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Meth’s Economic Impact on Employers


According to a study produced by the University of Arkansas/Sam M. Walton College of Business, employers are losing thousands of dollars a year due to Meth use by employees.  In the final report of The Economic Impact of Methamphetamine Use in Benton County, Arkansas, commissioned by the Benton County Methamphetamine Task Force, researchers extrapolated that each Meth user costs an employer an average of $47,500 annually.  In Benton County alone, Meth use by employees was estimated to cost just over $21 million annually.

In the Benton County survey, 4.3% of respondents admitted to using Meth at some time in their lives; 0.5% to using within the last year; 1.4% to using Meth at work and 0.9% took unplanned sick or personal days as a direct result of their Meth use.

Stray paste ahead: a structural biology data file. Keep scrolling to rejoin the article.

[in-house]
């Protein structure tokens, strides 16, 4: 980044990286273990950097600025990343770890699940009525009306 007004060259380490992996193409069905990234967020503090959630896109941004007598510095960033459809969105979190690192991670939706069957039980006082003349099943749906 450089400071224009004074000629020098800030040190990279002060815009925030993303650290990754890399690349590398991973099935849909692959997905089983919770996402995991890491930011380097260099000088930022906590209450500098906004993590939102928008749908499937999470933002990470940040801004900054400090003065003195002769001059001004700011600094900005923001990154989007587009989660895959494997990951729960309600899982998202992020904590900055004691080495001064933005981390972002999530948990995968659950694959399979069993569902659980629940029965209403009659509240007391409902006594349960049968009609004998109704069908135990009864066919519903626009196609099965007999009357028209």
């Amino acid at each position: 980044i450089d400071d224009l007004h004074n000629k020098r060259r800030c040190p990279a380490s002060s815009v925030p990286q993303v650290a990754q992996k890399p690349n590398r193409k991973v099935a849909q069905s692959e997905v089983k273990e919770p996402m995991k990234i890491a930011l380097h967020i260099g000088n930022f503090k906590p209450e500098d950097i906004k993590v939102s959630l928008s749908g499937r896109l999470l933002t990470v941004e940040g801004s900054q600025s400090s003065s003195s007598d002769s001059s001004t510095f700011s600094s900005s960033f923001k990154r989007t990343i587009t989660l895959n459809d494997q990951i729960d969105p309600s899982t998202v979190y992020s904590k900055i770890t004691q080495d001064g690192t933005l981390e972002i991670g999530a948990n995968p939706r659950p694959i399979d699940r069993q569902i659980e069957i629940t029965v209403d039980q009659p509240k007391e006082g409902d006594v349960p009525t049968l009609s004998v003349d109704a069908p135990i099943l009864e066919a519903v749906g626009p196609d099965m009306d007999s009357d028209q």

The study examined the six major categories of cost Meth users impose on employers: Increased absenteeism, lost productivity, increased turnover, increased employee theft, increased worker compensation claims and increased healthcare premium costs. 

Many workers use Methamphetamine to stay awake for second jobs or to sharpen concentration. But use of the drug ultimately costs both workers and employers big.

Positive drug tests for amphetamines in the workplace jumped 6 percent last year and 44 percent in 2003, even as use of other drugs appeared to decline. "Drug abuse in the workplace is decreasing, but ironically, methamphetamine positives are increasing," said Mark de Bernardo, executive director of the Institute for a Drug-Free Workplace in Washington.


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2000 Prairie View Prevention, Inc.